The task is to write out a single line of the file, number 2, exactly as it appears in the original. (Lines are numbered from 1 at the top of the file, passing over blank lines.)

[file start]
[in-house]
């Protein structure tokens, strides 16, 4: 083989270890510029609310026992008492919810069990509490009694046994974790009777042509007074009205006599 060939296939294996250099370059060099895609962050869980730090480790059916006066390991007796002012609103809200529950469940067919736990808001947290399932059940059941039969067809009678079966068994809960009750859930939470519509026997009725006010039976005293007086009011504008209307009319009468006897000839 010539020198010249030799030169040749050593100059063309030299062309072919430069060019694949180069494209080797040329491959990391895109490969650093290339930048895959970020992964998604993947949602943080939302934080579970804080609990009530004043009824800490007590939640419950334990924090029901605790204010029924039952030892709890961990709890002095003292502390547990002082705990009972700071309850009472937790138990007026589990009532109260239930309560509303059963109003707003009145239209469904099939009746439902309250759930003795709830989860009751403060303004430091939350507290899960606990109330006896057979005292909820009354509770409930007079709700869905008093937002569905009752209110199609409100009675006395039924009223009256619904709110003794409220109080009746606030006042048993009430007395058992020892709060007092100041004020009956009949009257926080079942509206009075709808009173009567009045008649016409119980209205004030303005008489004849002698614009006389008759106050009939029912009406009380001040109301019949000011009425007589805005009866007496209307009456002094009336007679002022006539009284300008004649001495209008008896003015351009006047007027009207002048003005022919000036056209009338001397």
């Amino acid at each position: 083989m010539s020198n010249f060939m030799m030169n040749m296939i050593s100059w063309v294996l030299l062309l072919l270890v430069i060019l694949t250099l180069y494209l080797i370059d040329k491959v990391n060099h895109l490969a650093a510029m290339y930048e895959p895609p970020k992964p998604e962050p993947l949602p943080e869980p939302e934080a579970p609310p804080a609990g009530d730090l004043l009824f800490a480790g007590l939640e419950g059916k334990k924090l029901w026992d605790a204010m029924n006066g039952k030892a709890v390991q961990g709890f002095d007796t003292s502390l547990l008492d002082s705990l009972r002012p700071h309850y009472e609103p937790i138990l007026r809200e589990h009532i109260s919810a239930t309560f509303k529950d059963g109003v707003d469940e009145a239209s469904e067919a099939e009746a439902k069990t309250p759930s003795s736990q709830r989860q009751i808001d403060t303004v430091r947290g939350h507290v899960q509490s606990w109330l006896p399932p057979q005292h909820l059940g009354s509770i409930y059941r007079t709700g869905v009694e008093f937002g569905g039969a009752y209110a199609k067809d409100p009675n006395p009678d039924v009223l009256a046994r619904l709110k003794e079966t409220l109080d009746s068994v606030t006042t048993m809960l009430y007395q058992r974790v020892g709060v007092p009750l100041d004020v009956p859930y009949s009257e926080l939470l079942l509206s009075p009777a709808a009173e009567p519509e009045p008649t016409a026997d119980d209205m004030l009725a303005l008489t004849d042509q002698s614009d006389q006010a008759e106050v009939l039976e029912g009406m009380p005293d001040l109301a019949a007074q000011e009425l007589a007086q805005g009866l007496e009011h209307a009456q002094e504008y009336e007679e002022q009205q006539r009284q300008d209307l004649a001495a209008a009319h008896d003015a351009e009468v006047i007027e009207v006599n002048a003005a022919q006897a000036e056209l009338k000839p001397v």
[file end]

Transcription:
């Protein structure tokens, strides 16, 4: 083989270890510029609310026992008492919810069990509490009694046994974790009777042509007074009205006599 060939296939294996250099370059060099895609962050869980730090480790059916006066390991007796002012609103809200529950469940067919736990808001947290399932059940059941039969067809009678079966068994809960009750859930939470519509026997009725006010039976005293007086009011504008209307009319009468006897000839 010539020198010249030799030169040749050593100059063309030299062309072919430069060019694949180069494209080797040329491959990391895109490969650093290339930048895959970020992964998604993947949602943080939302934080579970804080609990009530004043009824800490007590939640419950334990924090029901605790204010029924039952030892709890961990709890002095003292502390547990002082705990009972700071309850009472937790138990007026589990009532109260239930309560509303059963109003707003009145239209469904099939009746439902309250759930003795709830989860009751403060303004430091939350507290899960606990109330006896057979005292909820009354509770409930007079709700869905008093937002569905009752209110199609409100009675006395039924009223009256619904709110003794409220109080009746606030006042048993009430007395058992020892709060007092100041004020009956009949009257926080079942509206009075709808009173009567009045008649016409119980209205004030303005008489004849002698614009006389008759106050009939029912009406009380001040109301019949000011009425007589805005009866007496209307009456002094009336007679002022006539009284300008004649001495209008008896003015351009006047007027009207002048003005022919000036056209009338001397």